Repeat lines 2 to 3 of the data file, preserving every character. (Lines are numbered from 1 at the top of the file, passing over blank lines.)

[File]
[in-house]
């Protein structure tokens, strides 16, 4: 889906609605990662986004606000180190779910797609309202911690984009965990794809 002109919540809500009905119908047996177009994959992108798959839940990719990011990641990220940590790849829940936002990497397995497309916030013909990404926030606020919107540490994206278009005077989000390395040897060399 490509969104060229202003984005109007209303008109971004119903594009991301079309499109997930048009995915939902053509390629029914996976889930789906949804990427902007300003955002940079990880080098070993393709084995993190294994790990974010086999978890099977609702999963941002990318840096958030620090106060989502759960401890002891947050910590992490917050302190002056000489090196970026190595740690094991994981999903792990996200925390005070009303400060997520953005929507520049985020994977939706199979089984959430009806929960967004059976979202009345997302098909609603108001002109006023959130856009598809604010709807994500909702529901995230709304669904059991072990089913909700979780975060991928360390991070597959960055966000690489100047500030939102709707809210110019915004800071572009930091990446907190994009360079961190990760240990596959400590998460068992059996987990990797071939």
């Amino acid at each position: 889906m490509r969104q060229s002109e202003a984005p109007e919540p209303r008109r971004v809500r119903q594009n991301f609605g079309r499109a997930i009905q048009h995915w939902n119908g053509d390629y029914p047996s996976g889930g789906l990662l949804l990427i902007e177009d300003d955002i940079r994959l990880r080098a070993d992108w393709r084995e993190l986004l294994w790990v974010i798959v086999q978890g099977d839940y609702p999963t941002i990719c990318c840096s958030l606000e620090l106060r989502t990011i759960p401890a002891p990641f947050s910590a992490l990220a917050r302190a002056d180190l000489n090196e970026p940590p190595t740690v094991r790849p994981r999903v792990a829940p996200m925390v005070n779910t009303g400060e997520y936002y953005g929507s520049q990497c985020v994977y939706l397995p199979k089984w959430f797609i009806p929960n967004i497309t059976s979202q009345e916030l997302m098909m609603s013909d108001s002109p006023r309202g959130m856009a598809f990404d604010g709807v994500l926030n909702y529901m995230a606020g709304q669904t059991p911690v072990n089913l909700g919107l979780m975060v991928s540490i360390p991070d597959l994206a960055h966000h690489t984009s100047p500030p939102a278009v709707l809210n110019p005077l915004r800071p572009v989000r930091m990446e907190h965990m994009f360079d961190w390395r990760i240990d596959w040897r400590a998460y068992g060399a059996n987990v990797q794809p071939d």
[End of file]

């Protein structure tokens, strides 16, 4: 889906609605990662986004606000180190779910797609309202911690984009965990794809 002109919540809500009905119908047996177009994959992108798959839940990719990011990641990220940590790849829940936002990497397995497309916030013909990404926030606020919107540490994206278009005077989000390395040897060399 490509969104060229202003984005109007209303008109971004119903594009991301079309499109997930048009995915939902053509390629029914996976889930789906949804990427902007300003955002940079990880080098070993393709084995993190294994790990974010086999978890099977609702999963941002990318840096958030620090106060989502759960401890002891947050910590992490917050302190002056000489090196970026190595740690094991994981999903792990996200925390005070009303400060997520953005929507520049985020994977939706199979089984959430009806929960967004059976979202009345997302098909609603108001002109006023959130856009598809604010709807994500909702529901995230709304669904059991072990089913909700979780975060991928360390991070597959960055966000690489100047500030939102709707809210110019915004800071572009930091990446907190994009360079961190990760240990596959400590998460068992059996987990990797071939």
């Amino acid at each position: 889906m490509r969104q060229s002109e202003a984005p109007e919540p209303r008109r971004v809500r119903q594009n991301f609605g079309r499109a997930i009905q048009h995915w939902n119908g053509d390629y029914p047996s996976g889930g789906l990662l949804l990427i902007e177009d300003d955002i940079r994959l990880r080098a070993d992108w393709r084995e993190l986004l294994w790990v974010i798959v086999q978890g099977d839940y609702p999963t941002i990719c990318c840096s958030l606000e620090l106060r989502t990011i759960p401890a002891p990641f947050s910590a992490l990220a917050r302190a002056d180190l000489n090196e970026p940590p190595t740690v094991r790849p994981r999903v792990a829940p996200m925390v005070n779910t009303g400060e997520y936002y953005g929507s520049q990497c985020v994977y939706l397995p199979k089984w959430f797609i009806p929960n967004i497309t059976s979202q009345e916030l997302m098909m609603s013909d108001s002109p006023r309202g959130m856009a598809f990404d604010g709807v994500l926030n909702y529901m995230a606020g709304q669904t059991p911690v072990n089913l909700g919107l979780m975060v991928s540490i360390p991070d597959l994206a960055h966000h690489t984009s100047p500030p939102a278009v709707l809210n110019p005077l915004r800071p572009v989000r930091m990446e907190h965990m994009f360079d961190w390395r990760i240990d596959w040897r400590a998460y068992g060399a059996n987990v990797q794809p071939d």